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The Sunday Salon: Brunch Club in Hong Kong

The Sunday Salon.comBefore catching the hydrofoil to Macau, the neighboring former Portuguese colony an hour away, I had a quick breakfast at The Brunch Club on Peel Street in Central. It’s really a neighborhood cafe and news-stand. I stumbled upon this cozy little place tugged in the little street that serves eggs, french toasts, benedict’s, omelets and other tasty fares. Lined on one wall is a rack full of magazines and newspapers. I browsed a couple issues of Cargo and Culture Hong Kong, along with the Sunday Post (South China Morning Post).

The place is quiet shortly after it opens the door at 8 in the morning. I take up the table next to the rack so the magazines are just stone’s throw away. I brought with me Rebecca West’s The Birds Fall Down, which I started at the gate in San Francisco. It’s not a difficult book to read but West’s poised writing style and sense of time certainly requires concentration. Much of the vital shift and revelations take place in dialogues. The famous conversation between an exiled count Nikolai and a stranger reactionary Chubinov spans over a hundred pages. The long-winded exchanges between the two interlocutors put the book on slow wheels but the information that is revealed renders the novel all the more intriguing. The premise and historical context might make this qualify for the Russian Reading Challenge, since the novel moves in the direction that will eventually lead to the Russian Revolution.

10 Responses

  1. Sounds like you enjoying yourself. I like Rebecca west. Her writing style is good.

  2. We don’t really have a breakfast culture in cafes in England, which I think is a great shame. It is definitely my favourite meal of the day and one to be savoured in friendly surroundings.

  3. This sounds plenty challenging. 100 pages for one conversation! I hope it’s very rewarding in return for the concentration it demands.

    Very fun-looking breakfast nook.

  4. I started The Birds Fall Down six weeks ago and stopped for some reason. I need to get back to it. Though I think I prefer Rebecca West’s non-fiction to her fiction.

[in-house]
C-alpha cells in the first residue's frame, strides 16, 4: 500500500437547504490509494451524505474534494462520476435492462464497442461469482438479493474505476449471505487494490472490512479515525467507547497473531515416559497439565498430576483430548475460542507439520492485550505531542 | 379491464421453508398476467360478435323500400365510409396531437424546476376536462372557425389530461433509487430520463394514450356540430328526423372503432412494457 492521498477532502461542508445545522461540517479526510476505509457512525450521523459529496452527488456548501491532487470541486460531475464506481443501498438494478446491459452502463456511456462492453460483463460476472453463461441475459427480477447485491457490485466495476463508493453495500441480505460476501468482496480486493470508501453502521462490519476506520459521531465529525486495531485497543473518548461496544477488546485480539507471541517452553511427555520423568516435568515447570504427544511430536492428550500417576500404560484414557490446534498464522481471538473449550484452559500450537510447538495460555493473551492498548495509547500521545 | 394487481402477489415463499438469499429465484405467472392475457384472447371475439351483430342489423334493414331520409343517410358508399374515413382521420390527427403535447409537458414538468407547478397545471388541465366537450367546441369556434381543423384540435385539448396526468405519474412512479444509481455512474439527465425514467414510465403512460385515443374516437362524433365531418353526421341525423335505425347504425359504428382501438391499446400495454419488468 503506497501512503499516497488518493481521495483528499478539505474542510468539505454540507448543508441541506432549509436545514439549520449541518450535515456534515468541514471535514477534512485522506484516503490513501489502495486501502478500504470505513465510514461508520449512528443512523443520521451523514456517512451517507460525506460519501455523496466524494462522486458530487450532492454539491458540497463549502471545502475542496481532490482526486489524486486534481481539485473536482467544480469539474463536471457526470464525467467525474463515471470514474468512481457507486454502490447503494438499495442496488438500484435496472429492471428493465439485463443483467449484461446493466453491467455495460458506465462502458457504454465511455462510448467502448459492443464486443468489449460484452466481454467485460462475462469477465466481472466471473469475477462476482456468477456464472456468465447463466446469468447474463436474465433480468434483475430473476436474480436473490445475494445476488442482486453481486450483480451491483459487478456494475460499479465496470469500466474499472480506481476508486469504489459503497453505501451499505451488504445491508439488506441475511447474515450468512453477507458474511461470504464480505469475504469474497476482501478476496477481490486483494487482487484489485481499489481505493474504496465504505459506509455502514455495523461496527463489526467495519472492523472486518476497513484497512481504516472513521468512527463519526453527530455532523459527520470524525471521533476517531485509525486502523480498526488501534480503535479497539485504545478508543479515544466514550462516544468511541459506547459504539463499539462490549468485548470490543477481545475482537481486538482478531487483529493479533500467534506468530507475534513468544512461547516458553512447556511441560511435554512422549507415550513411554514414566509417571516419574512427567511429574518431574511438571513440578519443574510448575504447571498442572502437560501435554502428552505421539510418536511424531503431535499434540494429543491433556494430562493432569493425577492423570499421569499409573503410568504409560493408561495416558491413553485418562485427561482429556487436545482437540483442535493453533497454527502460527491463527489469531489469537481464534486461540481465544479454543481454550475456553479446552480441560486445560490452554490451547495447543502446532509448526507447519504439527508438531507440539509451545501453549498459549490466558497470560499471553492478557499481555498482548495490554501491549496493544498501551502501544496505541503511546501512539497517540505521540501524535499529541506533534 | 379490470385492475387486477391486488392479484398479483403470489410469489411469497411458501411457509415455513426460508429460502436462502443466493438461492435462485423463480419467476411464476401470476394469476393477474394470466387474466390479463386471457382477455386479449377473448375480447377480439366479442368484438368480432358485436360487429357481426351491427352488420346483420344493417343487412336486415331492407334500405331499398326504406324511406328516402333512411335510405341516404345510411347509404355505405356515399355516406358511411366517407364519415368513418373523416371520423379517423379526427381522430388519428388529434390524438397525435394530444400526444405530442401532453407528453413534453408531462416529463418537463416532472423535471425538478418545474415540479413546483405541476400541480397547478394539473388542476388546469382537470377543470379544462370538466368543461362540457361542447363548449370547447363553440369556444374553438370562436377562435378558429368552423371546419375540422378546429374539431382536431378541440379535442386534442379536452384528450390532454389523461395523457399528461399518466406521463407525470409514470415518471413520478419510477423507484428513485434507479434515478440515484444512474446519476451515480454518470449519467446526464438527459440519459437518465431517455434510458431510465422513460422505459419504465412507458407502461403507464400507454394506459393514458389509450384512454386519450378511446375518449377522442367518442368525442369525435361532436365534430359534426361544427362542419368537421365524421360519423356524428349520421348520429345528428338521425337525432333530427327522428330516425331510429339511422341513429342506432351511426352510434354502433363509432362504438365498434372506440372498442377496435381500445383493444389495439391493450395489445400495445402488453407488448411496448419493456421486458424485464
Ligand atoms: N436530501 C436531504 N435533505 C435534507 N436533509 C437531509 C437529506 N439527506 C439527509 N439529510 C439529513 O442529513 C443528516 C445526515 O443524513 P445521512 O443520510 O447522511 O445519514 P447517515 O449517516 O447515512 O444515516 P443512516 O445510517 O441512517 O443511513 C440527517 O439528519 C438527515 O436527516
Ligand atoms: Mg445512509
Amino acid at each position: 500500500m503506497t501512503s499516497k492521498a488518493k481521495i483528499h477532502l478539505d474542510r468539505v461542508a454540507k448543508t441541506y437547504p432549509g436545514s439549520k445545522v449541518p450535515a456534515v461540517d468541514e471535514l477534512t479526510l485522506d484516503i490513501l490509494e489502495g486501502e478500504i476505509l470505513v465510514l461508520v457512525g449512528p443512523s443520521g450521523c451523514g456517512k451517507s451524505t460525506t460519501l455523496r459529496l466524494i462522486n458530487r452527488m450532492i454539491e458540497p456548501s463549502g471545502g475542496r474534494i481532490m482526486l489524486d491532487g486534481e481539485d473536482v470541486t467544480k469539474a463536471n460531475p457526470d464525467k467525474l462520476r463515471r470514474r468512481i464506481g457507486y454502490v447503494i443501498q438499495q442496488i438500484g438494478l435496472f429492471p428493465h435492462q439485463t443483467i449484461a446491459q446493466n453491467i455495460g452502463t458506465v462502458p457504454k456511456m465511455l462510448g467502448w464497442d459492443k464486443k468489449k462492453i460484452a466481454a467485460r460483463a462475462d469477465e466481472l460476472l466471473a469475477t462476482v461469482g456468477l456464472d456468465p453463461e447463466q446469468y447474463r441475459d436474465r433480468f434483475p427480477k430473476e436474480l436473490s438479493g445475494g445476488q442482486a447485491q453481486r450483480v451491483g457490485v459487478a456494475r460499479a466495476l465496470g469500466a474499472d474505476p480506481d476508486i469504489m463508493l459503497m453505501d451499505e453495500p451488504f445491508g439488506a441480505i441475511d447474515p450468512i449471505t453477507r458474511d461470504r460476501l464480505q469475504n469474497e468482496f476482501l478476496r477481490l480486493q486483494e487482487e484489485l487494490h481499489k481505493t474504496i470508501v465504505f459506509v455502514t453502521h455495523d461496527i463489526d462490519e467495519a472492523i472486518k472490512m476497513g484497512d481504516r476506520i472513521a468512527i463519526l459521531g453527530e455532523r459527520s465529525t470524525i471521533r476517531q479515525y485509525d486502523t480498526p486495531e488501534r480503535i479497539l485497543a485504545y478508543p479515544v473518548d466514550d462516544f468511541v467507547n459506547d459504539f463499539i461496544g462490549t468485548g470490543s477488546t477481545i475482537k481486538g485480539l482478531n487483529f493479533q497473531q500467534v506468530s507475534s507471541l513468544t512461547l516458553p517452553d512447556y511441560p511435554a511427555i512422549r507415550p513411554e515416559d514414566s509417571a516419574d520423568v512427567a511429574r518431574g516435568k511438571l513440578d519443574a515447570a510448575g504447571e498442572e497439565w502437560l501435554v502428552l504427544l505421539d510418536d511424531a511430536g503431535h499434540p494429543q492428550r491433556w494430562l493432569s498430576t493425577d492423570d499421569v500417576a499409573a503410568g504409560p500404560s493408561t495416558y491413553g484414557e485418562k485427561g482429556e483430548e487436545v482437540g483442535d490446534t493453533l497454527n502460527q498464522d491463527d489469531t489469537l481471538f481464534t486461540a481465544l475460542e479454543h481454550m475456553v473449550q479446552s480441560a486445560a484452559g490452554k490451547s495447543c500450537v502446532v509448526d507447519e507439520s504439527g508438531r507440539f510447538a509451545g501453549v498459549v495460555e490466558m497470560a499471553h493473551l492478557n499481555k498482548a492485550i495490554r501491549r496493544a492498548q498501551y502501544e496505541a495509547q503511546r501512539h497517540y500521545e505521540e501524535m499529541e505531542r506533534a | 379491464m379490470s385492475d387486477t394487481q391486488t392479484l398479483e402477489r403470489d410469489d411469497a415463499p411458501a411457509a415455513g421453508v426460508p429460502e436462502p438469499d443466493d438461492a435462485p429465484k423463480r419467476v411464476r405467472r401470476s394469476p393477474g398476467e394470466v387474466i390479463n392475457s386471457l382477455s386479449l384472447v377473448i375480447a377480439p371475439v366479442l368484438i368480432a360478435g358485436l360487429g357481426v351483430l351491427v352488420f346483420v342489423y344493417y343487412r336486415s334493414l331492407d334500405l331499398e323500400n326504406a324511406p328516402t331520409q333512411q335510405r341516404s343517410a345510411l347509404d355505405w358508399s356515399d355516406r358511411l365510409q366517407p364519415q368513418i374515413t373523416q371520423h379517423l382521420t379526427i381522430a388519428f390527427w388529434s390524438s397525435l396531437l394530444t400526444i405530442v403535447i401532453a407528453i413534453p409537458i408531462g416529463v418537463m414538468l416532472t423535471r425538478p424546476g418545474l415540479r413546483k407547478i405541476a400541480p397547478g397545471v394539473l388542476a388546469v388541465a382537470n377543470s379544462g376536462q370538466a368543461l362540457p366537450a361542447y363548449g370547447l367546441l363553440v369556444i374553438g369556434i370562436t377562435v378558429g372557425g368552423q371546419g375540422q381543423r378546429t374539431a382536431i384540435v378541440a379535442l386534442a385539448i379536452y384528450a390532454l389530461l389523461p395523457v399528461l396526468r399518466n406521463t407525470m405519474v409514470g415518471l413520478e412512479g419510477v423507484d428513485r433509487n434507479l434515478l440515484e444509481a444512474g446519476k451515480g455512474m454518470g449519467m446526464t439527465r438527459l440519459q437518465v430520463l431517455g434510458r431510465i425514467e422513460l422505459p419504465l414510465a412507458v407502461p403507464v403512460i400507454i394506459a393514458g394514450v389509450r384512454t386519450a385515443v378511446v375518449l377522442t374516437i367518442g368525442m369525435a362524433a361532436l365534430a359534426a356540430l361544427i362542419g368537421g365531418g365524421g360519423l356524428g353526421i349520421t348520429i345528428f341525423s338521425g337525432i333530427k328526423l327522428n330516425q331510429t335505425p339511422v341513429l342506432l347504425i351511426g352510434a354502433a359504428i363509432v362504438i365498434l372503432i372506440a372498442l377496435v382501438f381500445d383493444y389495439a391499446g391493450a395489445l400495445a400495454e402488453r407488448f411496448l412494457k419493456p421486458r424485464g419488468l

The cafe sounds great. I wish I had a decent cafe here in Vallejo. We have two that are good but neither is open late. I need one open late.

  5. I almost venture to say Cafe Flore, your favorite place, but by the time I usually get there, which is around 11, it’s a mad house! I know you savor the slowness and quiet early in the morning. 🙂

    Rebecca West’s prose has been very challenging for me to read. I second CB James that I had to put it aside because I simply don’t have the attention span. It the sort of book that you really have to be in the mood for.

  6. gautami tripathy:
    I had a great time, although I wish I could have stayed longer. 🙂

  7. Ann Darnton:
    Do you usually have breakfast at home? I certainly enjoy the fabulous afternoon tea culture! 🙂

  8. Janet:
    It’s a gorgeous place hidden in the busy alleys of the HK financial district.

    Rebecca West is a great writer. The 100 or so pages are key to understanding of the book. Persistence through it is very rewarding.

  9. CB James:
    I’m glad to read from your comment on your blog that you’ll picking up the book again. It’s actually a great read, but not for everyone I’m afraid.

  10. John:
    I also add that the book is one that you have to read it on its own.

    I agree that Cafe Flore is an oasis in early morning before all the boys kick in! 🙂

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